I have previously heard the Conservative argument that the Clinton surplus wasn't a true surplus, but just some accounting tricks. Strange to see it come out in this context, though, when I am making the argument that surpluses are bad for the economy. I guess it's better to remain a True Republican than to advance a coherent argument.

I really liked (still like) Clinton myself, outside of his surpluses (or near surpluses, whatever they turn out to be). But right now, he's a highly-paid shill for the Pete Peterson Foundation, whose (self-serving?) goal is to lower deficits and the debt. And as such, I believe he is doing real harm.
 

JohnfrmClevelan

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I hate to nit-pick.

I don't even know why I feel compelled to do it.

But I would rather have had the military's increased budget in a tax surplus or education. I know if it was a tax surplus it would probably just lead to an unnoticeable deflationary pressure and no multiplier growth but I sincerely believe the government would have found *some* way to spend it (lol) if not just to buy votes. I do believe some recessions are necessary, corrective, measures for an economy and the dotcom bubble was just that. We got too feisty.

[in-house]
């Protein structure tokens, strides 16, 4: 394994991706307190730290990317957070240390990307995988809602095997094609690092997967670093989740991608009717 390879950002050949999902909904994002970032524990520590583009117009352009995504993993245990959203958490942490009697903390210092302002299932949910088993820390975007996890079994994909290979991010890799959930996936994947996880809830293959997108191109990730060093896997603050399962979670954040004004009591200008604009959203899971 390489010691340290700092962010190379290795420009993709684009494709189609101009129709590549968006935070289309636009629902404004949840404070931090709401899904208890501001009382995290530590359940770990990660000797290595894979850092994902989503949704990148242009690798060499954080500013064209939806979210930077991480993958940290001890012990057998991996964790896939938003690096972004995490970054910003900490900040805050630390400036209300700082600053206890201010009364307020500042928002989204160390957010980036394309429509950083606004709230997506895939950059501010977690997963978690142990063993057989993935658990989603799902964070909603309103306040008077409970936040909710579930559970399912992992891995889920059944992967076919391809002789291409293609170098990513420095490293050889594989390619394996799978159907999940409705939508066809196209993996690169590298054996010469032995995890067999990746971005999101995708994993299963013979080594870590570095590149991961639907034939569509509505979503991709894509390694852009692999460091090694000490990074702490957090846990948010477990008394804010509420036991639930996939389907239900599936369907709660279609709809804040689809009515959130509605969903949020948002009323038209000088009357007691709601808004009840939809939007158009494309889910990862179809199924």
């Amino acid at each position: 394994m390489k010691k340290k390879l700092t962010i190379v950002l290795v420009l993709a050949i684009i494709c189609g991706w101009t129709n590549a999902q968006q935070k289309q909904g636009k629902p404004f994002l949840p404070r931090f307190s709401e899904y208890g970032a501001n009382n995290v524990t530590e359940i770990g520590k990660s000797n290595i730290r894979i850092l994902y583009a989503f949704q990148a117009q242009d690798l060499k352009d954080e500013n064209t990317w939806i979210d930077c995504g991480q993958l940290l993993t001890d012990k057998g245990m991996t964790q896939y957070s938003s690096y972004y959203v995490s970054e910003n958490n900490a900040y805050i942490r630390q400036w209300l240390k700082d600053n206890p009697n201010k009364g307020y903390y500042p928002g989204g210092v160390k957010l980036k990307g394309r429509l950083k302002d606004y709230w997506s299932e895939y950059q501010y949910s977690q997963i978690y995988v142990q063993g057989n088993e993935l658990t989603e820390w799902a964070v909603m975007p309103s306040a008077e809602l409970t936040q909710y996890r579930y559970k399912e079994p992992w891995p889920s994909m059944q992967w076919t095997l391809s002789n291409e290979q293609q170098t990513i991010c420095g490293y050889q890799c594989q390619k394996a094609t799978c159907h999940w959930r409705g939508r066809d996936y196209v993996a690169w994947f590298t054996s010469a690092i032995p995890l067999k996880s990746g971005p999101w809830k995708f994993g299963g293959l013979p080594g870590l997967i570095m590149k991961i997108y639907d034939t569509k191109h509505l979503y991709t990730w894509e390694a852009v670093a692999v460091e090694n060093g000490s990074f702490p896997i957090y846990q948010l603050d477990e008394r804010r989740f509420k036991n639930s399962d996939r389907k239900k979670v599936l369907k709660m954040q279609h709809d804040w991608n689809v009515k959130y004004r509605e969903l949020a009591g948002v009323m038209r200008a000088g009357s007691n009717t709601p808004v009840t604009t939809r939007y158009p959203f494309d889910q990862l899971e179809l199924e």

Again, sorry for the nit-pick XP

I don't mind nit-picks at all. If my point is wrong, then it should be exposed as wrong. I don't want to promote something that turns out to be incorrect.

In my view, the military budget is still dollars spent that end up in the hands of people that will spend them - the defense industry, soldiers, etc. I don't think that foreign aid in the form of dollars helps anybody too much, but that's a tangent.